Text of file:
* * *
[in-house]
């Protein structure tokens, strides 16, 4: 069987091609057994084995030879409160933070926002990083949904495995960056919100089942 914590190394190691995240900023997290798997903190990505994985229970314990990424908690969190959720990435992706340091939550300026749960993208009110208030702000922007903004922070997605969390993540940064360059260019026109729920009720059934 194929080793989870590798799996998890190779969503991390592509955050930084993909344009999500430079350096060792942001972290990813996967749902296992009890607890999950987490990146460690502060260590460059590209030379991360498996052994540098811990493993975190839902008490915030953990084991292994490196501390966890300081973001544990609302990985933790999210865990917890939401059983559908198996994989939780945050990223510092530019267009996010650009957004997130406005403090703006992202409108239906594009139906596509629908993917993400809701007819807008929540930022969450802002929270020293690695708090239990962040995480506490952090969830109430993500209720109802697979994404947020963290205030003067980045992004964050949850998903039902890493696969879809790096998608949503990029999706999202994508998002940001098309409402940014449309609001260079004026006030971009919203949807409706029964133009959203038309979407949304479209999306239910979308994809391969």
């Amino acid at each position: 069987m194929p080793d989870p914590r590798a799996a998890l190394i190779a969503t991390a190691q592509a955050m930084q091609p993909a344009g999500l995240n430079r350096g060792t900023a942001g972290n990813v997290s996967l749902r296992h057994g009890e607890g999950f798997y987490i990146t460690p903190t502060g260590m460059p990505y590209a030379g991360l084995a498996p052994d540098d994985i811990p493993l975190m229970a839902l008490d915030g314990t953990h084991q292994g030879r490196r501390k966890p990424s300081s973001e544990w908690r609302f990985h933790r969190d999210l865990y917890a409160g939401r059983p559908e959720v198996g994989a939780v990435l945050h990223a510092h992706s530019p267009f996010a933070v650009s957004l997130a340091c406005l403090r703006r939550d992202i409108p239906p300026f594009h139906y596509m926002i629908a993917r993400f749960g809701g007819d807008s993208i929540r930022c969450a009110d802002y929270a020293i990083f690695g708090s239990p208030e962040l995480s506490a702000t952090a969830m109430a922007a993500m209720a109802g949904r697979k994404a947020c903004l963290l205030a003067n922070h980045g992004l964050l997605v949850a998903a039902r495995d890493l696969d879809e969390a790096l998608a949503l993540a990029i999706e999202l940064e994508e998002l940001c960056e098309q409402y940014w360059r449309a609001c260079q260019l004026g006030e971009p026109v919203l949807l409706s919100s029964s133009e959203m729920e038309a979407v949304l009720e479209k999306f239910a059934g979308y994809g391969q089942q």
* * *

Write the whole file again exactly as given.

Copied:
[in-house]
């Protein structure tokens, strides 16, 4: 069987091609057994084995030879409160933070926002990083949904495995960056919100089942 914590190394190691995240900023997290798997903190990505994985229970314990990424908690969190959720990435992706340091939550300026749960993208009110208030702000922007903004922070997605969390993540940064360059260019026109729920009720059934 194929080793989870590798799996998890190779969503991390592509955050930084993909344009999500430079350096060792942001972290990813996967749902296992009890607890999950987490990146460690502060260590460059590209030379991360498996052994540098811990493993975190839902008490915030953990084991292994490196501390966890300081973001544990609302990985933790999210865990917890939401059983559908198996994989939780945050990223510092530019267009996010650009957004997130406005403090703006992202409108239906594009139906596509629908993917993400809701007819807008929540930022969450802002929270020293690695708090239990962040995480506490952090969830109430993500209720109802697979994404947020963290205030003067980045992004964050949850998903039902890493696969879809790096998608949503990029999706999202994508998002940001098309409402940014449309609001260079004026006030971009919203949807409706029964133009959203038309979407949304479209999306239910979308994809391969």
């Amino acid at each position: 069987m194929p080793d989870p914590r590798a799996a998890l190394i190779a969503t991390a190691q592509a955050m930084q091609p993909a344009g999500l995240n430079r350096g060792t900023a942001g972290n990813v997290s996967l749902r296992h057994g009890e607890g999950f798997y987490i990146t460690p903190t502060g260590m460059p990505y590209a030379g991360l084995a498996p052994d540098d994985i811990p493993l975190m229970a839902l008490d915030g314990t953990h084991q292994g030879r490196r501390k966890p990424s300081s973001e544990w908690r609302f990985h933790r969190d999210l865990y917890a409160g939401r059983p559908e959720v198996g994989a939780v990435l945050h990223a510092h992706s530019p267009f996010a933070v650009s957004l997130a340091c406005l403090r703006r939550d992202i409108p239906p300026f594009h139906y596509m926002i629908a993917r993400f749960g809701g007819d807008s993208i929540r930022c969450a009110d802002y929270a020293i990083f690695g708090s239990p208030e962040l995480s506490a702000t952090a969830m109430a922007a993500m209720a109802g949904r697979k994404a947020c903004l963290l205030a003067n922070h980045g992004l964050l997605v949850a998903a039902r495995d890493l696969d879809e969390a790096l998608a949503l993540a990029i999706e999202l940064e994508e998002l940001c960056e098309q409402y940014w360059r449309a609001c260079q260019l004026g006030e971009p026109v919203l949807l409706s919100s029964s133009e959203m729920e038309a979407v949304l009720e479209k999306f239910a059934g979308y994809g391969q089942q």